31 May 2014

A country is a toy but that’s alright*

My five year old daughter, like any five-year old I suppose, frequently amazes me with random observations and I am never sure if she understands fully how philosophical she is. A few days ago she made a confession: ‘langak venakal mama hithuwe ratak kiyanne toy ekak kiyala’ (until recently I thought “a country” was a toy).

Floored me. I didn’t have the heart to tell her that she had been right all along, at least as far as most countries are concerned. She will probably learn that in time and will, I hope, explain to me the relevant political economy.
Countries are toys. The word itself is a toy, come to think of it. Whenever it is used without proper reference and substantiation. A name, after all, is nothing but a particular configuration of syllables when that which it refers to is ignored. The term ‘my country’ for example easily legitimizes all kinds of things that could be detrimental to ‘our country’. ‘My country’ when it is spoken of with pride merely romanticizes because no country is as saintly as is often claimed. Histories are bloody and messy, never unblemished. Toys, one observes, are never perfect; they have life-spans, they break down, they often fail to fulfill their promise. 

Forget the name, even the substance associated with ‘country’ often consists of toys in the way they are engaged with. Puerto Rico is a plaything of the USA, and this is true of many unhappy ‘countries’ in this world. The Soviet Bloc was the plaything of the Russian Communist Party, except perhaps for Albania and Yugoslavia. Afghanistan for a long time was a toy over which both the USA and the USSR fought. There are other examples.

I remember reading about a version of King Lear where the old man took a map of his kingdom and arbitrarily tore it up to divide the land among his daughters. What are maps but pieces of land upon which reside people, families, communities, animals and animals? Resident in them are rivers and hills, valleys and waterfalls, minerals, precious stones, soils with certain fertilities, crops and memories. 

‘King Lear’ is a play. It says a lot about ‘countries’ and the unhappiness that results in the play of power.
Let’s take a more ‘real’ example. Take the continent of Africa. Check it out on a world map. Observe how straight some national boundaries are. Nature is never so clinical as to design river or mountain in the kind of geometry that allows for such perfect demarcation. For someone Africa was a toy. For some it still is.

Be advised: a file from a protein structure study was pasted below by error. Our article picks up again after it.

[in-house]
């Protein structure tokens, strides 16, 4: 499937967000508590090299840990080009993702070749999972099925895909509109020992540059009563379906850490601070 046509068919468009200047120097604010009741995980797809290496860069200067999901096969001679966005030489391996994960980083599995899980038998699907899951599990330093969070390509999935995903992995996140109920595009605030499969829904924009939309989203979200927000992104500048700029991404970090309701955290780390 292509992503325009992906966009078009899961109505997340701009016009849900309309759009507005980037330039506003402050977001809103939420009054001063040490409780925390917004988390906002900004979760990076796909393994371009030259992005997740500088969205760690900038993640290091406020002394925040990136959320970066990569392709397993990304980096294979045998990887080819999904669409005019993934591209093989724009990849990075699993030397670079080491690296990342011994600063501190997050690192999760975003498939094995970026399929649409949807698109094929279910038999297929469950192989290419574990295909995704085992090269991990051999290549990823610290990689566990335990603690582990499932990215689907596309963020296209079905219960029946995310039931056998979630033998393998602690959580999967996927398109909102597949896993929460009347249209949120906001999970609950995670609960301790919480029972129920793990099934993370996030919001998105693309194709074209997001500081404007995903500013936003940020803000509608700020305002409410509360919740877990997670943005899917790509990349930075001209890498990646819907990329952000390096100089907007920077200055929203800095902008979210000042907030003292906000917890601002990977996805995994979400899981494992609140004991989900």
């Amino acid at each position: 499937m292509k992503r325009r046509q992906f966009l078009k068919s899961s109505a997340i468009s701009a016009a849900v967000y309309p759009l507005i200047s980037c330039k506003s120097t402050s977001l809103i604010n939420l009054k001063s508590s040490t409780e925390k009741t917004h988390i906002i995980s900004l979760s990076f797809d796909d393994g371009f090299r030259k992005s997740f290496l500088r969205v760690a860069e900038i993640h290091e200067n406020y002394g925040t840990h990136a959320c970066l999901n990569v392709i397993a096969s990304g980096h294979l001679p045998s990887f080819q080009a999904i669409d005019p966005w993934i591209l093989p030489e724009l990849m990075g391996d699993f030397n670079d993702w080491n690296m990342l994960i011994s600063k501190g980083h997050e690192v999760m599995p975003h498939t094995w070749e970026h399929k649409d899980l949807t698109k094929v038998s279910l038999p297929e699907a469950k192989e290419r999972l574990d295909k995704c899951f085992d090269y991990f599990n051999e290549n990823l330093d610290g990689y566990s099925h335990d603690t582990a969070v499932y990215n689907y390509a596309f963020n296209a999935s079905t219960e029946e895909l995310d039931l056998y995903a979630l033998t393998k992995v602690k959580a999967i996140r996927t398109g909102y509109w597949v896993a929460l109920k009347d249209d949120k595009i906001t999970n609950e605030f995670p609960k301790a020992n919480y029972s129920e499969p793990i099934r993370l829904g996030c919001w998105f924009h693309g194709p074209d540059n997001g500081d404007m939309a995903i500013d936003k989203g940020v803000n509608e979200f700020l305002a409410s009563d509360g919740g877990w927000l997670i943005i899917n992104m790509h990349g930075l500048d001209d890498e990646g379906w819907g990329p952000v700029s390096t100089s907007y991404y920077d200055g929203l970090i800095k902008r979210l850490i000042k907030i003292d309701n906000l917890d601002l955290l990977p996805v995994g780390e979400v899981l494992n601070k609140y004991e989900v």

What was Vietnam and Cambodia, what is Iraq today and what will Iran be tomorrow? Countries? Forget it. Playthings, toys. 

Take globalization, that process which is supposed to turn us all into inhabitants in a global village. It is about erasing boundaries, obliterating difference and diversity. What meaning, then, can we attach to the label ‘country’? None. If the World Bank, IMF, the WTO and ADB (not forgetting of course USAID) design national policy, what then of nation, what then of national reconciliation, national question, national consensus? 

I want my daughter to learn all this and maybe she will. I hope also that she will someday learn that countries are toys for a different reason as well. She will perhaps understand what her grandfather meant when he said ‘the sky doesn’t become less private although it belongs to everyone’.
The air that passes through her fingers, catches her hair and brushes against her face, she will someday learn, has a certain percentage of oxygen but this does not prevent it being described in terms of fragrance and temperature. Countries are like that. They are other people’s toys, true, but they are our toys as well. Toys break, but they can be made again. Toys can be carelessly handled, but they can be taken care of, loved, treated like one treats an old friend, made to interact with one another, caressed. 

Toys are not inanimate. They are not devoid of character. So too countries. Pieces of sky are no different from kites. Ships no different from paper boats. Dolls and dolls houses are people and housing schemes. My daughter knows this for she has endless conversations with her little pink teddy bear about who she says ‘eya pinky bear nemei, eya pinky baba!’ (she’s not “pinky bear,” she’s “pinky baby”). 

Toys can be abused, countries too. Toys can be taken apart and the broken pieces thrown away. The same with coutries. Toys can be the greatest source of joy, the greatest friends. Countries too. Perhaps the little girl will re-learn that a rata is actually a toy and that this fact shouldn’t bother us too much as long as we are careful about how we touch, pick up and otherwise interact with and understand our little paper boats, sand castles, kites, kos kola crowns and the hundreds of other joy-givers we loosely call ‘toys’.

*First published in 'The Nation' in October 2006